Is Winter A Bad Time To Sell?

By Craig Lowe


This question stems from the natural assumption that in the summer months your home will be presented to the market better due to fine weather and of course the seasonal influence on the garden. 

On the surface this logic seems to make sense and I’m sure that there is definitely a case for this argument. Good presentation of your home, both inside and out, is certainly crucial to achieving a premium price.

However, this doesn’t take market forces into account. Traditionally the amount of houses for sale is much greater in the spring/summer months, and peaks around November, resulting in higher turnover and sales volume. Undoubtedly a negative attitude towards selling in winter has an influence on this, although it would be wrong to assume this was the main reason. People also tend to put off selling their homes (and all the hassles of moving) throughout the year, and it’s only when Christmas is looming and the year is reaching its conclusion that people really get motivated.

One of the consequences of this is that during the spring and summer months (September through March, but excluding Dec 15 – Jan 15) buyers have a lot more stock to choose from. This means that there is more competition amongst sellers rather than competition amongst buyers.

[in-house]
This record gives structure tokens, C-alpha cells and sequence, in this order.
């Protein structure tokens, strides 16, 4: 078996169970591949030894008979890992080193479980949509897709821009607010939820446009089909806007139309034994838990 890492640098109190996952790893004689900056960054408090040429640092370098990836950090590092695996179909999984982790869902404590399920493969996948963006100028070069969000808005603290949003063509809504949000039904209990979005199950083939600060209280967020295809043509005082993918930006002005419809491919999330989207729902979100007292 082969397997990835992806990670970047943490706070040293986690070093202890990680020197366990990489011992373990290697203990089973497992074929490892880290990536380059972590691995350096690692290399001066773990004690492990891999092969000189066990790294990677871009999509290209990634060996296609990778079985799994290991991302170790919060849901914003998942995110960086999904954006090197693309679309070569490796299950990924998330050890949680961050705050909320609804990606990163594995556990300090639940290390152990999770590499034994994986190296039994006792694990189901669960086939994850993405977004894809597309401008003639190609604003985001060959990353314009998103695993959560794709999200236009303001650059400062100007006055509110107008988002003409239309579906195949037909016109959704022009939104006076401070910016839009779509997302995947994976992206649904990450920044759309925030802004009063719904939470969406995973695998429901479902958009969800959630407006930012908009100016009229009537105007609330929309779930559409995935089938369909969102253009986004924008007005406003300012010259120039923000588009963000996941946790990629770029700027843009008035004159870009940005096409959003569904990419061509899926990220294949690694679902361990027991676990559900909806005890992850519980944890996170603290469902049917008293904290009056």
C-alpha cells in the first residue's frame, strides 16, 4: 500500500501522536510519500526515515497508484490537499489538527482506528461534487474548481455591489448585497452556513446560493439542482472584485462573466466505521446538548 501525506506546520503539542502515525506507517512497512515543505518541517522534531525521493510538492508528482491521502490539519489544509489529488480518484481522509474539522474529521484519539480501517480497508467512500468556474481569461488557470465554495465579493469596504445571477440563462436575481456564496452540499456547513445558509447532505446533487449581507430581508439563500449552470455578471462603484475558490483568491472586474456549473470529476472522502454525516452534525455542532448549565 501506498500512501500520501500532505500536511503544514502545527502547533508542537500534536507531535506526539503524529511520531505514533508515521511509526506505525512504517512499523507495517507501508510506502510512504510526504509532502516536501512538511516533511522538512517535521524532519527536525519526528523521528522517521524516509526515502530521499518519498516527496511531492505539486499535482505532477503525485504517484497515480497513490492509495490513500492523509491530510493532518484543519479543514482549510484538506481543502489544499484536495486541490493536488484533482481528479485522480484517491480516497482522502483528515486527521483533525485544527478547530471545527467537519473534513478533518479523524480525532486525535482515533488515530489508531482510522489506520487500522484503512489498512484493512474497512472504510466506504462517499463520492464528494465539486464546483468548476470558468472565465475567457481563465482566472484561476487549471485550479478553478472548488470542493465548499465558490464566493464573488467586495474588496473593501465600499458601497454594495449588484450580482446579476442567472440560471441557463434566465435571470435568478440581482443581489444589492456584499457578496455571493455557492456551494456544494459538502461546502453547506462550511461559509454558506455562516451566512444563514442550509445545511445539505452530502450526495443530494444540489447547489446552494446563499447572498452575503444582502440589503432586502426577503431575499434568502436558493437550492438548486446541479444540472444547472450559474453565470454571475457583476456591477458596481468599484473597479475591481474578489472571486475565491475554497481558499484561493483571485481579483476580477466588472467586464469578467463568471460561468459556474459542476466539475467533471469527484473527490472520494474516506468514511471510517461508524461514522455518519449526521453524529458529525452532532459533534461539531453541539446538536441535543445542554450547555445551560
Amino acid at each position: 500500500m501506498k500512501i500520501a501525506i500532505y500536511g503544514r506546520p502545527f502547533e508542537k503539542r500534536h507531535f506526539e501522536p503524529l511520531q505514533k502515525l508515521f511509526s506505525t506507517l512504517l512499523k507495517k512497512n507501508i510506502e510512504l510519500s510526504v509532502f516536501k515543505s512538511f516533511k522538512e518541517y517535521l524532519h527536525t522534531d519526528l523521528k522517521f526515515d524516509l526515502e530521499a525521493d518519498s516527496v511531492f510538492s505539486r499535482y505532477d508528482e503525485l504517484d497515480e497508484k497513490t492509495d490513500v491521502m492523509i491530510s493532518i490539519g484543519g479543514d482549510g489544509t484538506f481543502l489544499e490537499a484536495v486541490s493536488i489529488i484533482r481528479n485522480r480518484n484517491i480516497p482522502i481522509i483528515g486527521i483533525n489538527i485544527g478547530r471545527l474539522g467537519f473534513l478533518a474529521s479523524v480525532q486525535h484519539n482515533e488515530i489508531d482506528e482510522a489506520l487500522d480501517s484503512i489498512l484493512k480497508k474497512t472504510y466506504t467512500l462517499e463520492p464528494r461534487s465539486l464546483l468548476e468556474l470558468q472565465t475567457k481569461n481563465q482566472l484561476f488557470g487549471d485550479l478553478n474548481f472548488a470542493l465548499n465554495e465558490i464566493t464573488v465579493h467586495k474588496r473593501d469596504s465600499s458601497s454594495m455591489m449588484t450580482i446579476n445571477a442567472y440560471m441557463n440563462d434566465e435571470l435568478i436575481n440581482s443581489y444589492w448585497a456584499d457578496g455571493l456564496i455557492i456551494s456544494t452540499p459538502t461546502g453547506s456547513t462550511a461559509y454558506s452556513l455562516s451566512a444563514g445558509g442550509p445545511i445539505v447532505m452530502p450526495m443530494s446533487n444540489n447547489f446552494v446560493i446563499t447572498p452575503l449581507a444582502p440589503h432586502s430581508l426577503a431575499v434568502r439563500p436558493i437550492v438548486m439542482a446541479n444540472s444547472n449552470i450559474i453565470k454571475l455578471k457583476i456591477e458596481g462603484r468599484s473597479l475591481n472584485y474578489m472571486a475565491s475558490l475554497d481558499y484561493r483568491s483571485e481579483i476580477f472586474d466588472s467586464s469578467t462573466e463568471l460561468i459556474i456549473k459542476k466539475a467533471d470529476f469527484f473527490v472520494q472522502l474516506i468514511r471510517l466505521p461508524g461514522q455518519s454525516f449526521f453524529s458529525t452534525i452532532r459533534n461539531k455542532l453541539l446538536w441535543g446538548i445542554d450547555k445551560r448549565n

One could argue that during these months there are more people looking to buy, and this is true to some degree, especially during the frenzy of last year. But I have noticed that every winter, when only a handful of listings are trickling into the paper, the properties I have had on the market have experienced a huge amount of buyer activity resulting in quick, painless sales at great prices.

In my opinion timing any market is speculative at best, but all the commentary and statistics would point to the property market being at the apex of its peak. Indeed the BNZ is predicting a fall of around 5% from here (but not a “crash” as such, see next page). Those people waiting till summer this year may not only have to deal with the increased competition from other sellers, but also a thinner and more sedated pool of buyers.

Of course, at the end of the day your circumstances will dictate the timing of a sale more than anything else. But if everything else has lined up and you are waiting for summer, I would suggest making a move now.


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